Trynka, Paul 1961(?)–
Trynka, Paul 1961(?)–
Born c. 1961, in England; partner's name Lucy; children: one son, Curtis.
Home— London, England. E-mail— [email protected]
Music journalist, editor. Previously worked as a musician; also worked for Mojo magazine, London, England, reviews editor, 1996-99, editor, 1999-2003;Q magazine, London, England, editorial director;Guitar magazine, London, England, launch editor;International Musician, London, England, editor;New Projects at Emap, London, England, editor-in-chief.
Portrait of the Blues, photographs by Val Wilmer, Da Capo Press (New York, NY), 1997.
(With Graham Marsh)Denim: From Cowboys to Catwalks: A Visual History of the World's Most Legendary Fabric, Aurum (London, England), 2002.
(Editor-in-chief)The Beatles: Ten Years That Shook the World, foreword by Brian Wilson, Dorling Kindersley (London, England), 2004.
Contributor to various publications, including Elle, Independent, Guardian, and Blueprint.
Paul Trynka is a music journalist and an editor who is probably best known for his time spent at the helm of rock-and-roll music magazine Mojo, where he spent three years as the review editor before taking over the magazine in 1999. During his tenure at the magazine, subscription numbers more than doubled, ultimately topping out at approximately 108,000 worldwide. Trynka has written and/or edited a number of books and articles, primarily pertaining to the music industry. His work has been published in periodicals such as Elle, Independent, Guardian, and Blueprint. In Portrait of the Blues, which was illustrated with photographs by Val Wilmer, Trynka writes about a number of musical artists who were involved with blues music in the mid-1960s, talking about their influences and the ways in which their lives interwove. Artists covered include Keith Richards, Muddy Waters, and Willie Dixon. Mike Tribby, in a review for Booklist, dubbed the book "fine browsing while reflectively listening to one or more of the artists covered."
Iggy Pop: Open Up and Bleed is an in-depth, detailed look at the life and career of Iggy Pop, born James Newell Osterberg in a town just outside Detroit, Michigan, and the first full-length biography of the singer. Trynka delves into the rock star's past and captures his musical ambition, his drug obsessions, and his legal issues, having conducted numerous interviews in an effort to chase down the truth about the enigmatic singer. Matthew Moyer, reviewing for Library Journal, called the book "a beautifully penned summation of Iggy's eclectic career, drawing upon a wealth of new interviews and a life full of the sort of rock myth about which music writers can only dream." Brian J. Bowe, writing for the Harp Magazine Web site, praised the book, stating: "There's much depth in Trynka's telling of the Iggy story. Iggy Pop is filled with poignancy and sadness." Writing for Time Out London Online, Martin Horsfield commented on Trynka's approach, noting that "he lets the participants do the talking, even pitching up at an Ann Arbor high-school reunion to meet Iggy's school pals who remember him, pointedly, as someone who tried hard but ‘never quite made it’."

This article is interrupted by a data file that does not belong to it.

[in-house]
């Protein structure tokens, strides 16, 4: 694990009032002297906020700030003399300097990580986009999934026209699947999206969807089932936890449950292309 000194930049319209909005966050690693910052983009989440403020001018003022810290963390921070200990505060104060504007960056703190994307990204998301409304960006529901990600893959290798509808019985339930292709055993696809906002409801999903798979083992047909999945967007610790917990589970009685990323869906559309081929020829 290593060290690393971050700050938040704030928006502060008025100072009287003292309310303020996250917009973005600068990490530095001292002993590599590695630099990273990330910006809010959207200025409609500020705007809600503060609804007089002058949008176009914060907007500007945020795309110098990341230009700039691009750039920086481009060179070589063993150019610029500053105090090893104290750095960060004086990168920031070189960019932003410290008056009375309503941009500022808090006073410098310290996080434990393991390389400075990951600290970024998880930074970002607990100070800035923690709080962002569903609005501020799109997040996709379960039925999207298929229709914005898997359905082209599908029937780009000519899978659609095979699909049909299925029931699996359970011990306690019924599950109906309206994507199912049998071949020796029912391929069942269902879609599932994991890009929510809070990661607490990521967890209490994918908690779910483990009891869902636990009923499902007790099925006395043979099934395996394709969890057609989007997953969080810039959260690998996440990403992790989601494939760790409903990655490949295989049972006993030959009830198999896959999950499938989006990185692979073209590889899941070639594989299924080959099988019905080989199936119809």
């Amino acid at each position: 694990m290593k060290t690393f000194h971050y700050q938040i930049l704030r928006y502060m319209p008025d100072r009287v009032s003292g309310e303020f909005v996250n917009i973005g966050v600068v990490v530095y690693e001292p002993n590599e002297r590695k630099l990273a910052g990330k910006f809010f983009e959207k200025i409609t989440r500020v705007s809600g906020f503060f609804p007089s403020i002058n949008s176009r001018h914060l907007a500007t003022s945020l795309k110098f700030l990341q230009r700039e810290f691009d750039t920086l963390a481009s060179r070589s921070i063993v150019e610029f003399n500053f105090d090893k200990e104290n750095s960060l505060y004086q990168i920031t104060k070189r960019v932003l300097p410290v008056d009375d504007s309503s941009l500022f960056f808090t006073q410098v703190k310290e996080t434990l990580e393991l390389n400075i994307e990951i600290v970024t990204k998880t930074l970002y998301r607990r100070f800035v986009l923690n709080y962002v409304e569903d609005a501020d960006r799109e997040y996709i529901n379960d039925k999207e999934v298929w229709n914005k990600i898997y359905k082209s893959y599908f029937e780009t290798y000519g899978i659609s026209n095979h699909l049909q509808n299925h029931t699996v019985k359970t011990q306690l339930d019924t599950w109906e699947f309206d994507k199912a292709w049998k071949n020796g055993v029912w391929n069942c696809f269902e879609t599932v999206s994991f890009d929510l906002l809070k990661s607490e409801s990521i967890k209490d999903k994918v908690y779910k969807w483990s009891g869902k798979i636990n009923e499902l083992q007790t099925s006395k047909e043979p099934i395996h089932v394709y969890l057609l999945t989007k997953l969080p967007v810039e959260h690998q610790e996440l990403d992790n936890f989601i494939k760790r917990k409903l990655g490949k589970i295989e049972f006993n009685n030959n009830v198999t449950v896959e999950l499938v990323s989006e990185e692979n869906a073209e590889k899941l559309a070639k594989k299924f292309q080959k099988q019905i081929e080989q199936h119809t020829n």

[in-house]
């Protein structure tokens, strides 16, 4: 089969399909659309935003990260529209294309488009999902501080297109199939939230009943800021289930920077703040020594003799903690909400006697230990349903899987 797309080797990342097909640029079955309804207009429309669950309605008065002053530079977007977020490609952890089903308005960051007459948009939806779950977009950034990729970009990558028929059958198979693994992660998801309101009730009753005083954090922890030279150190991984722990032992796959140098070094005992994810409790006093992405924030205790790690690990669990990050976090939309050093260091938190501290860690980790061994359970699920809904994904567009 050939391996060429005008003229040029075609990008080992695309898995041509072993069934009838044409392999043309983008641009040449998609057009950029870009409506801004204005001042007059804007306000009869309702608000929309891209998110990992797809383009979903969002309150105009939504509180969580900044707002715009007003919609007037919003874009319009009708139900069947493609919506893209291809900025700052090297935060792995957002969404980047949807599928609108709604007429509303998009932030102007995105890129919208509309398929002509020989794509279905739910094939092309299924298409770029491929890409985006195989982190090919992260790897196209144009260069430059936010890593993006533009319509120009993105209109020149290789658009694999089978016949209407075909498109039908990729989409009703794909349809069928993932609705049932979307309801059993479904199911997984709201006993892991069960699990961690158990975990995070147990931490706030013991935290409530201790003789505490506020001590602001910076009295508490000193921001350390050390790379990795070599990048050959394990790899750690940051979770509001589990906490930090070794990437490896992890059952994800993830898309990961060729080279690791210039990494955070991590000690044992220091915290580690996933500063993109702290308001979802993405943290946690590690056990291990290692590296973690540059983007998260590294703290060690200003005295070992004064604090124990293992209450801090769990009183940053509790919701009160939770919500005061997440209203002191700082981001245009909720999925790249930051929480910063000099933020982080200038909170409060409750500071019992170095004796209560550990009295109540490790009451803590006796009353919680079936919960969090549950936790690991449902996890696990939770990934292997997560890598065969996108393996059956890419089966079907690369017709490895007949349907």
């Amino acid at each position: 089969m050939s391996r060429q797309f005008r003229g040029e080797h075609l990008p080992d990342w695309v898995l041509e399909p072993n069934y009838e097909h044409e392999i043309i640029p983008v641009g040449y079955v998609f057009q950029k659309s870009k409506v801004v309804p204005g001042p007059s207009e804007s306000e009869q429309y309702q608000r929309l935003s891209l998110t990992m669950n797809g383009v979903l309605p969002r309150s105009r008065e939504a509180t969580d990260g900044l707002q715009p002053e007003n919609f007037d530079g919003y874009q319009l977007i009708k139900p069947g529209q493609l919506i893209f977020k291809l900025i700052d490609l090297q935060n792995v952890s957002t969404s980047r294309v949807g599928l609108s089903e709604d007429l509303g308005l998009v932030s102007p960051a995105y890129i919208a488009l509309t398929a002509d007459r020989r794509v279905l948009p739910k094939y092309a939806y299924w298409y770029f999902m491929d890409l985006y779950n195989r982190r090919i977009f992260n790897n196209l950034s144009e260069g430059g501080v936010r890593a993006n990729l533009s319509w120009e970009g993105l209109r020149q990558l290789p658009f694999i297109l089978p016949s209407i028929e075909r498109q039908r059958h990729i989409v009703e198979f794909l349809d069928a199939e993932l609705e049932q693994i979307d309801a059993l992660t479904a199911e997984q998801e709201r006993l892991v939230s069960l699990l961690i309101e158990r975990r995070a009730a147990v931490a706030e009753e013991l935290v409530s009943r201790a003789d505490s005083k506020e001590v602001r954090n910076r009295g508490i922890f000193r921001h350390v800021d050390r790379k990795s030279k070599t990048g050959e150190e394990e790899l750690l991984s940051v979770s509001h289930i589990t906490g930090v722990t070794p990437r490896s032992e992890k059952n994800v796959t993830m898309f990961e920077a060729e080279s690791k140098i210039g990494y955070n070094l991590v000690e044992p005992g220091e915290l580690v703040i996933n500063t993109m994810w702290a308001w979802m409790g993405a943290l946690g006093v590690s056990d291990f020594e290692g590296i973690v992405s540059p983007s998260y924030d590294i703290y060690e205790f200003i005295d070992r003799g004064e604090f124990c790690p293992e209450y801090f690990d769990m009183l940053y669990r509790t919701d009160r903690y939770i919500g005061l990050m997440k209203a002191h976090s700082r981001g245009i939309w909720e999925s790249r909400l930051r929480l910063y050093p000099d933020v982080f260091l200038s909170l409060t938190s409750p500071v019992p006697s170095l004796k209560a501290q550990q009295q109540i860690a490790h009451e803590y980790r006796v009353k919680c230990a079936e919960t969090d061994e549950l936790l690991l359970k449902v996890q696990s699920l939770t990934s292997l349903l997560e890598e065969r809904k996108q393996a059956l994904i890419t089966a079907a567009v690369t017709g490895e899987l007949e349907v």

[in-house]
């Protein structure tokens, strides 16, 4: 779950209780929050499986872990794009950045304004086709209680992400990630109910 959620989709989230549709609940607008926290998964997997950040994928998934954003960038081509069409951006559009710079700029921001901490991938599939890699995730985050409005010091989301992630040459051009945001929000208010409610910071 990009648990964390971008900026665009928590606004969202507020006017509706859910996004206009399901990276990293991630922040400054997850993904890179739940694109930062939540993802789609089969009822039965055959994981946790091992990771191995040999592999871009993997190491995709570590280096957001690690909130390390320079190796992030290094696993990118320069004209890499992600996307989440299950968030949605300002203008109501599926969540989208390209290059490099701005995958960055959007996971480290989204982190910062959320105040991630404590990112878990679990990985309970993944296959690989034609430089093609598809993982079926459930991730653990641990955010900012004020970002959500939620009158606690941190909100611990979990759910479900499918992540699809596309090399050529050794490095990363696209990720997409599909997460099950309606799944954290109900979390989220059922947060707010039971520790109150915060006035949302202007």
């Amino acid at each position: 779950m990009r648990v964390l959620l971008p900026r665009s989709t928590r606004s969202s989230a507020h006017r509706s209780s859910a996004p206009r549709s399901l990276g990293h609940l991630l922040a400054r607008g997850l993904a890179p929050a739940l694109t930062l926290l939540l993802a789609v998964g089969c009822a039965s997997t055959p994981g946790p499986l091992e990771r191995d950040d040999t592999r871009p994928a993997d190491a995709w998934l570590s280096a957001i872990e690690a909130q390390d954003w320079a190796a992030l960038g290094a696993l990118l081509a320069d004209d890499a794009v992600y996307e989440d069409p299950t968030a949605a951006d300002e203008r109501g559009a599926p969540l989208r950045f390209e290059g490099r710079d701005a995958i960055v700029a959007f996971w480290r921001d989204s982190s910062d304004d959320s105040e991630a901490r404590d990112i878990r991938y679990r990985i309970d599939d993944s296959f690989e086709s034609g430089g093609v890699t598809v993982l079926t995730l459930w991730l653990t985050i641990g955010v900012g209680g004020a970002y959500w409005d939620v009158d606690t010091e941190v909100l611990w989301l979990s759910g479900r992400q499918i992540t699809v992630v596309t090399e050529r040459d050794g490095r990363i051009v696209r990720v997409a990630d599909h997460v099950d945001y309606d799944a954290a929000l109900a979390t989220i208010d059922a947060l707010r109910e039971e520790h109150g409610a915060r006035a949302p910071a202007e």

In a review for the Guardian Online, David Sinclair had a mixed opinion, and dubbed the book "a tale that incorporates just about every depravity you could wish for in a rock biography: indecent exposure, under-age sex, self-mutilation, psychiatric disorder, drug abuse, infidelity, betrayal, violence, death and David Bowie. All of which is comprehensively logged by Trynka, in a dry and somewhat distanced writing style, which lends scholarly weight to the subject, but rather fails to capitalise on the raw drama." Writing for Booklist, David Siegfried credited Trynka with "rescuing coherence from a tale of thrills, contradictions, debauchery, betrayal, and (ultimately) redemption" through his Iggy Pop biography. A contributor for the New York Times Book Review remarked upon Trynka's tendency to overemphasize what should have been considered run-of-the-mill events, and also a hard sell on certain recordings, but praises the coverage of his youth, stating that "he discovers a genuinely surprising side of his subject: an astute young statesman who was voted most likely to succeed by his junior high classmates."
Trynka is also the author of Denim: From Cowboys to Catwalks: A Visual History of the World's Most Legendary Fabric, which he wrote with Graham Marsh. He also served as editor on several books, including The Electric Guitar: An Illustrated History, which has a foreword by Keith Richards, and The Beatles: Ten Years That Shook the World, with a foreword by Brian Wilson.
BIOGRAPHICAL AND CRITICAL SOURCES:
Booklist, October 1, 1997, Mike Tribby, review of Portrait of the Blues, p. 300; March 1, 2007, David Siegfried, review of Iggy Pop: Open Up and Bleed, p. 51.
California Bookwatch, June, 2007, review of Iggy Pop.
Guardian, March 24, 2007, David Sinclair, "Lust for Life," review of Iggy Pop.
Harp Magazine, May 2007, Brian J. Bowe, review of Iggy Pop.
Library Journal, April 1, 2007, Matthew Moyer, review of Iggy Pop, p. 95.
New York Times Book Review, October 28, 2007, "Music Chronicle," p. 20.
Publishers Weekly, February 19, 2007, review of Iggy Pop, p. 162; October 29, 2007, review of Iggy Pop, p. 51.
Time Out, March 19, 2007, Martin Horsfield, review of Iggy Pop.
Paul Trynka Home Page,http://www.trynka.net (December 6, 2007).
Telegraph Online(London, England),http://www.telegraph.co.uk/ (March 18, 2007), Andrew Perry, review of Iggy Pop.